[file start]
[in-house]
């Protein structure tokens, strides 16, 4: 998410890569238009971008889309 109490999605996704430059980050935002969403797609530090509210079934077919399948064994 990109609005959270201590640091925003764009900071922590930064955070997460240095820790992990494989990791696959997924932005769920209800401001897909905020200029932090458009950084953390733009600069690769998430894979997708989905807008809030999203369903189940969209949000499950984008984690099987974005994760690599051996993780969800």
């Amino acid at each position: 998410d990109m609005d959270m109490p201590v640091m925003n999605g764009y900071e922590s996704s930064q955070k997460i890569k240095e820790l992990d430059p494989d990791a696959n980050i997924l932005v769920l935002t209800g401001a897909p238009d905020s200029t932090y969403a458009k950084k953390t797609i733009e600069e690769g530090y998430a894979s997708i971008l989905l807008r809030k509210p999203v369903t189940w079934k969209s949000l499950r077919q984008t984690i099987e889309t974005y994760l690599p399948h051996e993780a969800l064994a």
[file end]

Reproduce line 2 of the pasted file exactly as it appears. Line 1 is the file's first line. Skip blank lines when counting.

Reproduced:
């Protein structure tokens, strides 16, 4: 998410890569238009971008889309 109490999605996704430059980050935002969403797609530090509210079934077919399948064994 990109609005959270201590640091925003764009900071922590930064955070997460240095820790992990494989990791696959997924932005769920209800401001897909905020200029932090458009950084953390733009600069690769998430894979997708989905807008809030999203369903189940969209949000499950984008984690099987974005994760690599051996993780969800």